Seminar report on transboundary aquifers and international law: the experience of the guarani aquifer system

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The world is currently facing a global water security challenge. Some regions are suffering water shortages, while others may have plentiful amounts of water, which is often of a contaminated nature. Competition over scarce water resources may lead to conflict between users, uses and communities that rely on that water, but may also lead to cooperation through the establishment of joint management strategies. Within this picture, a staggering 97% of globally available fresh water resources are stored underground and often cross borders. Until now, 273 transboundary aquifers have been identified under the UNESCO Internationally Shared Aquifer Resource Management (ISARM) programme. The Guarani Aquifer System (GAS) is just one of these transboundary aquifers, but amongst the most important for its size and quality of its waters. The GAS is shared by Argentina, Brazil, Paraguay and Uruguay; it stretches for 1,087,879 km2. An estimated population of 70 million people live in the GAS region, and economic development, and related water usages, is constantly increasing. The water quality is very good and there seem to be only minor problems of contamination and over-exploitation throughout the region. The importance of groundwater in the context of global water security should suggest the importance of groundwater management when an aquifer is shared by two or more countries, as is the case in the GAS. While some argue that rules devised for surface water management and regulation can also apply for groundwater, the international community has acknowledged that these rules had to be complemented by specific ones tailored to the hydro-geological characteristics of aquifers. The United Nations International Law Commission (UNILC), in collaboration with a multidisciplinary team led by the UNESCO International Hydrological Programme (IHP), has dealt with the law of transboundary aquifers from 2002 to 2008. This work has led to the adoption of a set of Draft Articles on the law of transboundary aquifers, which have now been annexed to the UN General Assembly Resolution 63/124.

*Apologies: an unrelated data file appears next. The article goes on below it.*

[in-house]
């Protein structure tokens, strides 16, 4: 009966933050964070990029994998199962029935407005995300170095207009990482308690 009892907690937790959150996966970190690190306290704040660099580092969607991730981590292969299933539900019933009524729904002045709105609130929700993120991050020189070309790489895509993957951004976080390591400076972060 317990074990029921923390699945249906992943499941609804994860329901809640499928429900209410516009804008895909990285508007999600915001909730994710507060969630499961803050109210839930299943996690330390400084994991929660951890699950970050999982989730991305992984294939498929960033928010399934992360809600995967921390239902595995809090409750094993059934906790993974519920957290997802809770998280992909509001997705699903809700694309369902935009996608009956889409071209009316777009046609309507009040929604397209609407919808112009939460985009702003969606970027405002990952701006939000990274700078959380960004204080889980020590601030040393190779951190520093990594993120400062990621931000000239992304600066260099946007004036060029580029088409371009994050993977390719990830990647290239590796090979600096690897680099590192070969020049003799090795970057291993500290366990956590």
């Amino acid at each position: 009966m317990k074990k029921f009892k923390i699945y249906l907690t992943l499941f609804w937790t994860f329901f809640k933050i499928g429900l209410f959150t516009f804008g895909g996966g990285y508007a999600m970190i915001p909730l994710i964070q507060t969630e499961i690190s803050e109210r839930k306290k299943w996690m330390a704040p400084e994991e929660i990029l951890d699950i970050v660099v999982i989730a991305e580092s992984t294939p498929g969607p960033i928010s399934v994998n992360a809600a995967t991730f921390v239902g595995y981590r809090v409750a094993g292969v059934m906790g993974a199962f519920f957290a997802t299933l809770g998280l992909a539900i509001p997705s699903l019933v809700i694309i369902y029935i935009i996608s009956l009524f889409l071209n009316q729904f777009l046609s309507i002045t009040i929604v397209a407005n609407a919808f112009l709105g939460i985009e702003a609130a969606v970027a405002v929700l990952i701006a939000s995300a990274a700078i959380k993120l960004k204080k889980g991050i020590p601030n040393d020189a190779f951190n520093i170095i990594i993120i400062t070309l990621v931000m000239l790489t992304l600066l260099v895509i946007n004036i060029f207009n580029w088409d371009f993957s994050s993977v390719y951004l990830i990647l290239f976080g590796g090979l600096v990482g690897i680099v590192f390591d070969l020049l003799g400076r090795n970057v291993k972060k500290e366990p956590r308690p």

Original languageEnglish
Pages (from-to)715-718
Number of pages4
JournalInternational Journal of Water Resources Development
Issue number4
Publication statusPublished - 1 Dec 2010


  • aquifer
  • conference proceeding
  • water resource
  • international river


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